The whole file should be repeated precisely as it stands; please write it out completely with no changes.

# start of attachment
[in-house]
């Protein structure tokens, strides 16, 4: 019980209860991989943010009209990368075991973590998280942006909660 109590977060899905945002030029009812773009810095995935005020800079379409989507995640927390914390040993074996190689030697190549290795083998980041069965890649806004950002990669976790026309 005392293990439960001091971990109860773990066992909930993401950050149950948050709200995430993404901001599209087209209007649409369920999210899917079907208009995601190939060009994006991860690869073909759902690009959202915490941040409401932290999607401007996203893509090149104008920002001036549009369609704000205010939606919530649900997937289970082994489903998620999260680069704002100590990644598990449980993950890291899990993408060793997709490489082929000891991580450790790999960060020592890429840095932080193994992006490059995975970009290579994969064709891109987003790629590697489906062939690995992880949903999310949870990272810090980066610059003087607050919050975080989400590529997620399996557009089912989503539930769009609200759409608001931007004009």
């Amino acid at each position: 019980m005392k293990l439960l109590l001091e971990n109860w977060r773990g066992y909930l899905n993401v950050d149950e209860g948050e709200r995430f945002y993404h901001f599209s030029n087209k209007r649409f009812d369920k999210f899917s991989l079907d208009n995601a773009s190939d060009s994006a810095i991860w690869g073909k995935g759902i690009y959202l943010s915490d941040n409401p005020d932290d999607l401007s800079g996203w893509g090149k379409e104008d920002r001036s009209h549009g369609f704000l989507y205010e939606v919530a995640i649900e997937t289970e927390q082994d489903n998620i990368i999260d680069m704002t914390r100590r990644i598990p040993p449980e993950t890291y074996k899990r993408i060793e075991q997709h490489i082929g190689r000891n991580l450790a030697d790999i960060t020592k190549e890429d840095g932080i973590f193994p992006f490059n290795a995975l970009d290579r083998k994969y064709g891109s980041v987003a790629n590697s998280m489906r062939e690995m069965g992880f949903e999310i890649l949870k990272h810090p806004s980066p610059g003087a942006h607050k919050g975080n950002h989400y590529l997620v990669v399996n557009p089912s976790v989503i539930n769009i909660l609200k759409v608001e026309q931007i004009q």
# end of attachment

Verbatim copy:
[in-house]
């Protein structure tokens, strides 16, 4: 019980209860991989943010009209990368075991973590998280942006909660 109590977060899905945002030029009812773009810095995935005020800079379409989507995640927390914390040993074996190689030697190549290795083998980041069965890649806004950002990669976790026309 005392293990439960001091971990109860773990066992909930993401950050149950948050709200995430993404901001599209087209209007649409369920999210899917079907208009995601190939060009994006991860690869073909759902690009959202915490941040409401932290999607401007996203893509090149104008920002001036549009369609704000205010939606919530649900997937289970082994489903998620999260680069704002100590990644598990449980993950890291899990993408060793997709490489082929000891991580450790790999960060020592890429840095932080193994992006490059995975970009290579994969064709891109987003790629590697489906062939690995992880949903999310949870990272810090980066610059003087607050919050975080989400590529997620399996557009089912989503539930769009609200759409608001931007004009």
């Amino acid at each position: 019980m005392k293990l439960l109590l001091e971990n109860w977060r773990g066992y909930l899905n993401v950050d149950e209860g948050e709200r995430f945002y993404h901001f599209s030029n087209k209007r649409f009812d369920k999210f899917s991989l079907d208009n995601a773009s190939d060009s994006a810095i991860w690869g073909k995935g759902i690009y959202l943010s915490d941040n409401p005020d932290d999607l401007s800079g996203w893509g090149k379409e104008d920002r001036s009209h549009g369609f704000l989507y205010e939606v919530a995640i649900e997937t289970e927390q082994d489903n998620i990368i999260d680069m704002t914390r100590r990644i598990p040993p449980e993950t890291y074996k899990r993408i060793e075991q997709h490489i082929g190689r000891n991580l450790a030697d790999i960060t020592k190549e890429d840095g932080i973590f193994p992006f490059n290795a995975l970009d290579r083998k994969y064709g891109s980041v987003a790629n590697s998280m489906r062939e690995m069965g992880f949903e999310i890649l949870k990272h810090p806004s980066p610059g003087a942006h607050k919050g975080n950002h989400y590529l997620v990669v399996n557009p089912s976790v989503i539930n769009i909660l609200k759409v608001e026309q931007i004009q």